Ireland is to repay almost 40% of its International Monetary Fund (IMF) loan early.
The Republic borrowed 22.5 billion euro in 2010 as part of a massive bailout package which saved the country's economy from collapse.
Finance Minister Michael Noonan said next month's early repayment would total around nine billion euro.
He added: "This transaction alone will save 750 million euros over the lifetime of the IMF loans and further enhances the sustainability of our national debt."
The November 2010 bailout by the IMF and the EU came as the financial system teetered on the brink of collapse and stemmed massive bank losses in part due to an overinflated housing market.
The Government announced the 85 billion euro IMF/EU bailout at a time of deep economic uncertainty.
Early the following year Fianna Fail, in power for the previous 14 years, was devastated at the polls as the electorate blamed the party en masse for the loss of economic sovereignty.
The loans heralded years of public spending austerity ordered by the international institutions in an effort to balance Ireland's balance sheet.
It also meant substantial interest payments by taxpayers at a time when the booming Celtic Tiger economy had hit the rails and many were losing their jobs or facing extra household charges.
Mr Noonan said next month's early repayment reduced the interest bill by 750 million euro over the lifetime of the loan.
The December repayment will discharge all scheduled IMF repayment obligations that were originally falling due from July 2015 to July 2018. Subsequent payments, planned for next year, will target later repayment dates up to January 2021, Mr Noonan said.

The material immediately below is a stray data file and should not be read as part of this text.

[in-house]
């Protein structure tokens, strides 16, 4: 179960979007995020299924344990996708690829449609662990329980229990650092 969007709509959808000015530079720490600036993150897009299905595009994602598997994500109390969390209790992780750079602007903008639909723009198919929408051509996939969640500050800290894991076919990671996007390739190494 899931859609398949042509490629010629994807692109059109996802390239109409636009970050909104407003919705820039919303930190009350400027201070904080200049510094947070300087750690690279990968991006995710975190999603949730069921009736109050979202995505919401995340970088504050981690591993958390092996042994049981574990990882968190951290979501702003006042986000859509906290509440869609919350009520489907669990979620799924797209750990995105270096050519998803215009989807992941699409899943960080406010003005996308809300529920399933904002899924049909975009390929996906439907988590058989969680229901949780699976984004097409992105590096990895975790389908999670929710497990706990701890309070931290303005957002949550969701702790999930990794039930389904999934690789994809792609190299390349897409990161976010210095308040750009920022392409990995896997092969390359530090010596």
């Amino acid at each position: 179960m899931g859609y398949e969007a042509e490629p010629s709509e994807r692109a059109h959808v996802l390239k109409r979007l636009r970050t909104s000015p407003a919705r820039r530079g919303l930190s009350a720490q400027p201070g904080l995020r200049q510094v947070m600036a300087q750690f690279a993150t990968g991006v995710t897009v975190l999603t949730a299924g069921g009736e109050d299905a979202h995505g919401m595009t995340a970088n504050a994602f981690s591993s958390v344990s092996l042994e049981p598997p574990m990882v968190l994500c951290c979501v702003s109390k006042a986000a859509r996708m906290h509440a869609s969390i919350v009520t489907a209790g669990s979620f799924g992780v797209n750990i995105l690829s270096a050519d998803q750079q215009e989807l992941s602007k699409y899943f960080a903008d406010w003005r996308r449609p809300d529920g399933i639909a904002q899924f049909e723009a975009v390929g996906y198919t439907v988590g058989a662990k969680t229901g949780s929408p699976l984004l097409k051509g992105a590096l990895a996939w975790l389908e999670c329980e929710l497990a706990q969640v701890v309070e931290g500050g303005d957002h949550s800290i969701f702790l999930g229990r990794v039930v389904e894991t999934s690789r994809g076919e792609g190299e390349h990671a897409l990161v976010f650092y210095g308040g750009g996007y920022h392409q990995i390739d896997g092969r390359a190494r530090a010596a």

He added: "I expect interest savings in excess of 1.5 billion euros to be achieved from early repayment of approximately 18 billion euros to the IMF."
The actual interest savings will depend on the timing and market rate paid on bonds issued to refinance the IMF loans once completed.
The minister added: "By reducing the interest bill on the national debt we reduce the amount of tax revenues and borrowing that go towards financing the debt. This frees up resources for investment in activities that will grow the economy, create jobs and opportunities.
"This has knock-on benefits across the economy and can lower the cost of debt for businesses and families.
"It is essential that we improve our debt sustainability in order to break the boom and bust cycle of the past and the lowering of our debt-servicing costs is a significant part of achieving this."
He said the lenders had been very supportive of the Government's objective of improving Ireland's debt sustainability since he discussed this issue with them in early September.
This year's budget marked the first for seven years where the Government had room to repay workers for seven years of swingeing tax and spending cuts.
Budget 2015 heralded the long-awaited economic revival and outlined a gamble on consumer spending to cement the recent success of exporters.